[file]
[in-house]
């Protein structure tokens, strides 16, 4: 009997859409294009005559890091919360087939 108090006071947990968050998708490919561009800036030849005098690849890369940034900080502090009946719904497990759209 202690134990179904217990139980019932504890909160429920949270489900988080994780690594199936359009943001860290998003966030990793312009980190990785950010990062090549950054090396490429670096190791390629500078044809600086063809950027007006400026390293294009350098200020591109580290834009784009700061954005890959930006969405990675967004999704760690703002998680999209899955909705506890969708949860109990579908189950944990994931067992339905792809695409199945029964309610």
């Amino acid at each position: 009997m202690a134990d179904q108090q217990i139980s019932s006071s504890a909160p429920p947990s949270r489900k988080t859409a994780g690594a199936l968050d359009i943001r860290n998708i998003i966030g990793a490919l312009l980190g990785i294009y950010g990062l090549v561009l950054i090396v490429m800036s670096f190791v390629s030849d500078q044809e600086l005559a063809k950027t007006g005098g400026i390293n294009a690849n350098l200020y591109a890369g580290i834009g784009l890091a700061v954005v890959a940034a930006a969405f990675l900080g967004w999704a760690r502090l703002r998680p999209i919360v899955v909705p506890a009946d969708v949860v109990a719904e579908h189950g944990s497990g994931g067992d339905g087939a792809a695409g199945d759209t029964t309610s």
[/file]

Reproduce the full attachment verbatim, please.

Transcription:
[in-house]
């Protein structure tokens, strides 16, 4: 009997859409294009005559890091919360087939 108090006071947990968050998708490919561009800036030849005098690849890369940034900080502090009946719904497990759209 202690134990179904217990139980019932504890909160429920949270489900988080994780690594199936359009943001860290998003966030990793312009980190990785950010990062090549950054090396490429670096190791390629500078044809600086063809950027007006400026390293294009350098200020591109580290834009784009700061954005890959930006969405990675967004999704760690703002998680999209899955909705506890969708949860109990579908189950944990994931067992339905792809695409199945029964309610």
């Amino acid at each position: 009997m202690a134990d179904q108090q217990i139980s019932s006071s504890a909160p429920p947990s949270r489900k988080t859409a994780g690594a199936l968050d359009i943001r860290n998708i998003i966030g990793a490919l312009l980190g990785i294009y950010g990062l090549v561009l950054i090396v490429m800036s670096f190791v390629s030849d500078q044809e600086l005559a063809k950027t007006g005098g400026i390293n294009a690849n350098l200020y591109a890369g580290i834009g784009l890091a700061v954005v890959a940034a930006a969405f990675l900080g967004w999704a760690r502090l703002r998680p999209i919360v899955v909705p506890a009946d969708v949860v109990a719904e579908h189950g944990s497990g994931g067992d339905g087939a792809a695409g199945d759209t029964t309610s």